Roman Drama has been divided into two categories: comedy and tragedy. Terence and Plautus are the two infamous Roman playwrights. The two playwrights differ in style; Terence is funny but with caution, where as Plautus mocks the Roman way of life. Plautine comedy has a stock plot with stock characters that is still used today in plays and movies, such as A Funny Thing Happened on the Way to the Forum. The stock characters in Plautine comedy include a master, a love struck adolescent male, a forbidden virgin, and a clever slave that becomes the master in a sense of being self aware.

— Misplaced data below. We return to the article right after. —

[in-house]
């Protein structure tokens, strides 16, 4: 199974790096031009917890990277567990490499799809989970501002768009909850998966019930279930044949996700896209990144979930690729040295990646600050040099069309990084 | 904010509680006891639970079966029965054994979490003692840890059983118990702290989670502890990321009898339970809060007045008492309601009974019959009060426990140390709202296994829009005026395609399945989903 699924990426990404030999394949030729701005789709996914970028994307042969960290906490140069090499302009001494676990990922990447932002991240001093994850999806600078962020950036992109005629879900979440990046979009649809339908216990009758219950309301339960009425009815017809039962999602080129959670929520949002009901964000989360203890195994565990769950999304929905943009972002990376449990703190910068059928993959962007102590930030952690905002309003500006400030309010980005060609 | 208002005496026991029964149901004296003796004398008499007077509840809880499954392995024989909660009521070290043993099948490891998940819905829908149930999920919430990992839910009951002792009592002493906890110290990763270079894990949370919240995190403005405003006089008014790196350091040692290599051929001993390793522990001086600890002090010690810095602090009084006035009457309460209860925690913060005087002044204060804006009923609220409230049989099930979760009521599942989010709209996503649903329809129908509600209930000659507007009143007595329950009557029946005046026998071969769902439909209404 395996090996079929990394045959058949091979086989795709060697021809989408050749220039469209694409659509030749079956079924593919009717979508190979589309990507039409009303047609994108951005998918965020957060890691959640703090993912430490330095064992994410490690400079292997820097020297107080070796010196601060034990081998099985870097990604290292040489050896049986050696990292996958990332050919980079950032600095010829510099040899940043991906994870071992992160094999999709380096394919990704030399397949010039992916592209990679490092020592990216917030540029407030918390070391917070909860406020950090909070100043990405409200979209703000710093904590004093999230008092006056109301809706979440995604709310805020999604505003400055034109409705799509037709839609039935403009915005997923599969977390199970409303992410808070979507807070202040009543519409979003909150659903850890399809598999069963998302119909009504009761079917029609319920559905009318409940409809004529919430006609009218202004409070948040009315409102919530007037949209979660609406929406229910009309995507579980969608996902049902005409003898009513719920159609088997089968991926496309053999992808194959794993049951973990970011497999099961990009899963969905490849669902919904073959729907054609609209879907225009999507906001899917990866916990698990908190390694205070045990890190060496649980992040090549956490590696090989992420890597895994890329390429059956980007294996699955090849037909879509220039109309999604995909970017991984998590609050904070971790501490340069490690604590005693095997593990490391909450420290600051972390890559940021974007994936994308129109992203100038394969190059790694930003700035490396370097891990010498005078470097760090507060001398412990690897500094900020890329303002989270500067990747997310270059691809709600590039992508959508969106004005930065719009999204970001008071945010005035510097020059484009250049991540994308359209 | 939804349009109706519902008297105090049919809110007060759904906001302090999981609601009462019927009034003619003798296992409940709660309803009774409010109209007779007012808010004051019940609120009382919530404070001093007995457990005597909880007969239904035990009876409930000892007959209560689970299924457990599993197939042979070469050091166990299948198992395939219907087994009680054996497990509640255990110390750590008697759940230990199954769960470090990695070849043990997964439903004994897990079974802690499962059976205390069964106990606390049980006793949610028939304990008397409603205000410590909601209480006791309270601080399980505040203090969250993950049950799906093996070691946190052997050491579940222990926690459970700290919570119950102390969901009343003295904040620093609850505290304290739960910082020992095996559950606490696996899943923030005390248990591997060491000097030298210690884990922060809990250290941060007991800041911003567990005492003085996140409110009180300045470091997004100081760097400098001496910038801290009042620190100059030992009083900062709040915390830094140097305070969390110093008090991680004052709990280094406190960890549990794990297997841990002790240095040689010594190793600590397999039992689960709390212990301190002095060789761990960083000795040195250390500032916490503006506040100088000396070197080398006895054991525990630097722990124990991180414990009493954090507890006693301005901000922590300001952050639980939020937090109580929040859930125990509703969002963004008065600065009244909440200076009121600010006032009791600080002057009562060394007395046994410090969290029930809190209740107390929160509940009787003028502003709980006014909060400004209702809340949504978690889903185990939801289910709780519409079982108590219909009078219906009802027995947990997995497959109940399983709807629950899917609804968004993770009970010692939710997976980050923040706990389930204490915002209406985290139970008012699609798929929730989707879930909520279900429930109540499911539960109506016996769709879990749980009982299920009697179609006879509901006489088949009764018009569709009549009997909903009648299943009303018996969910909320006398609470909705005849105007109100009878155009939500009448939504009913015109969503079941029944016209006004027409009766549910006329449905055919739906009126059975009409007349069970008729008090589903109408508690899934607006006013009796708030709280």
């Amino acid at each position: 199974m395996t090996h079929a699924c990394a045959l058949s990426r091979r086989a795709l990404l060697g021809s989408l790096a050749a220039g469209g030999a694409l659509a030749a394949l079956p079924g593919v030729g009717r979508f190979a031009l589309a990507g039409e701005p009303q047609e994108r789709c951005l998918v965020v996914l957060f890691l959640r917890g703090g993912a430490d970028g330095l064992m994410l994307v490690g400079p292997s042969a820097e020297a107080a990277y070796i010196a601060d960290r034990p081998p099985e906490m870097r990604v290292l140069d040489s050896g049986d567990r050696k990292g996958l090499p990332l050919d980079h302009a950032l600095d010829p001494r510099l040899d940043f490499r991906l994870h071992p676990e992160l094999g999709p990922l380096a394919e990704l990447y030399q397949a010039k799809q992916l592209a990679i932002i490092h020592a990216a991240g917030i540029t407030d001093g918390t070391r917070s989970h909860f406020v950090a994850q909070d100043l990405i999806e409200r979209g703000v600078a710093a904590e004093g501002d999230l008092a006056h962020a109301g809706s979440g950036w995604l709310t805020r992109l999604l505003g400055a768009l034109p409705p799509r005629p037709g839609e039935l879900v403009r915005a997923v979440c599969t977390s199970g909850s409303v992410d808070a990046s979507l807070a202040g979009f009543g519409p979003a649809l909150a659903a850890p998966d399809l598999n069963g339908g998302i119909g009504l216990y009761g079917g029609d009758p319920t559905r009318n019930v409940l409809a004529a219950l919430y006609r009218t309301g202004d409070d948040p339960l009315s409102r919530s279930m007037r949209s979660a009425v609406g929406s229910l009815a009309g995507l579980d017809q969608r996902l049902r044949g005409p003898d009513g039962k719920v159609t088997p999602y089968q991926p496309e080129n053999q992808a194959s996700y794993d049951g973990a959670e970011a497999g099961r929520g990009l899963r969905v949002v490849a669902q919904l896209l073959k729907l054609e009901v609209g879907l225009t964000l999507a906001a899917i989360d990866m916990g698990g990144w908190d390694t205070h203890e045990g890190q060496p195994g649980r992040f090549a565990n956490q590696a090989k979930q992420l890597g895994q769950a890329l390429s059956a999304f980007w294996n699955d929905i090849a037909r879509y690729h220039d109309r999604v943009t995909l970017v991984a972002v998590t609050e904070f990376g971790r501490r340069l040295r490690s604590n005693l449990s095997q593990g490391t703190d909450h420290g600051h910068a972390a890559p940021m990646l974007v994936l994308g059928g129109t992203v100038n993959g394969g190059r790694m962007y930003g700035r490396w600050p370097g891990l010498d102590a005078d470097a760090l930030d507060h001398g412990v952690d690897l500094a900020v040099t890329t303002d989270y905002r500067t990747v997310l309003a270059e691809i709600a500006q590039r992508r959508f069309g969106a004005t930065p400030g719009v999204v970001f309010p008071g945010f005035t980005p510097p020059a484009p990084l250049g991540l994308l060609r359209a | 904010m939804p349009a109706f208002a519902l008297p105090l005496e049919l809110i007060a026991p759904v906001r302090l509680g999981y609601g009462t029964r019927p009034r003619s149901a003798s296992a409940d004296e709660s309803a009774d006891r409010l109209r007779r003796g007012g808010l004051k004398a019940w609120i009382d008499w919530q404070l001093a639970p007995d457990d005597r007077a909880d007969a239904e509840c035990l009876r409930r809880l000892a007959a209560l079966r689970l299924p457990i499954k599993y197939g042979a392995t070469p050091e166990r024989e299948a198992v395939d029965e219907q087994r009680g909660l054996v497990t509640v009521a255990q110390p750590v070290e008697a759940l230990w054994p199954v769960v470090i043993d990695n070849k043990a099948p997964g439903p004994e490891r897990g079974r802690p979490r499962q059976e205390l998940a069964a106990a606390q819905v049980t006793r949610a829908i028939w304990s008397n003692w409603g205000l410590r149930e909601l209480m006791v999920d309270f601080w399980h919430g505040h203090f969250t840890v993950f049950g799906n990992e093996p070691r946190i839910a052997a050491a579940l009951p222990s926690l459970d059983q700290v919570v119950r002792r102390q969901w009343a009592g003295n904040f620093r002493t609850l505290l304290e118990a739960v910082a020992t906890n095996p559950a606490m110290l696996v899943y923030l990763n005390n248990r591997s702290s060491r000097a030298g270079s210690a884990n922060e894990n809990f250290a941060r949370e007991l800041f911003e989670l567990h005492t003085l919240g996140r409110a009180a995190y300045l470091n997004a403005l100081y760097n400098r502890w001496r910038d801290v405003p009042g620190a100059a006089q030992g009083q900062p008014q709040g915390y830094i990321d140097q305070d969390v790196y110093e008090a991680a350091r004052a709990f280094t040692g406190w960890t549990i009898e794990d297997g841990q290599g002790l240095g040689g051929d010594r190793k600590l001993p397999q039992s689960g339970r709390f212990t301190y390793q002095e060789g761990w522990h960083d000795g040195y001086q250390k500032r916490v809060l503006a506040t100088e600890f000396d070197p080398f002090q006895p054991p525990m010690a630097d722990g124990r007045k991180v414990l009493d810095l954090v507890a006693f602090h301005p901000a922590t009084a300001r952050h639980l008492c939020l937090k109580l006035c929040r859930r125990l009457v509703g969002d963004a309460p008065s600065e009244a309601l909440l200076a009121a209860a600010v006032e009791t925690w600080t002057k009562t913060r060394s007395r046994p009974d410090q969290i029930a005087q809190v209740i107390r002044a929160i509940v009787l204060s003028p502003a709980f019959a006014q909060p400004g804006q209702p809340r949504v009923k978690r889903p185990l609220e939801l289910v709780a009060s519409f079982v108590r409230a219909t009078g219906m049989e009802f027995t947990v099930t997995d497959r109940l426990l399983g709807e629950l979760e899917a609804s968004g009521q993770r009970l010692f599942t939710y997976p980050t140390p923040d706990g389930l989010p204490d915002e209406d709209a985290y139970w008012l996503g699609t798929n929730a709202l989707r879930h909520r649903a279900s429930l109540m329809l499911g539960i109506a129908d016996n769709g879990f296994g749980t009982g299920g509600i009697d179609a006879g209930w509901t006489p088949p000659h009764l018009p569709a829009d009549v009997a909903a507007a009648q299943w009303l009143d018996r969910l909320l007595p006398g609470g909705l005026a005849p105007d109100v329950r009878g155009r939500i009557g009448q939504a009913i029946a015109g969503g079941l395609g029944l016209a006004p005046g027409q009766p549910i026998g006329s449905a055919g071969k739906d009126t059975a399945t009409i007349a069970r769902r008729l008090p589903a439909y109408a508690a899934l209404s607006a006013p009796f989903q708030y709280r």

Plautus’ play, Amphitruo, breaks this pattern and is the first of its kind with a unique plot of being a tragicomedy. Plautus keeps the slave and master complex, but doubles the encounter by Mercury and Jupiter disguising themselves as Amphitruo, the master, and Sosia, the slave. The virgin is fulfilled by the virtuous wife, Alcmena. However, there is no love struck youth, just a god lusting after a mortal, and there is where the tragic comes into the tragicomedy.
Dramas with kings and gods are not meant to be comical, as Mercury states in the prologue. However, tragedy is not where Plautus has his skills. Throughout Amphitruo he uses his staple techniques, such as pleading monologues and comical bickering. Each character has their own agenda for the plot, each driven by their priorities. Explore the Character Development page to see how I establish Mercury’s priority list.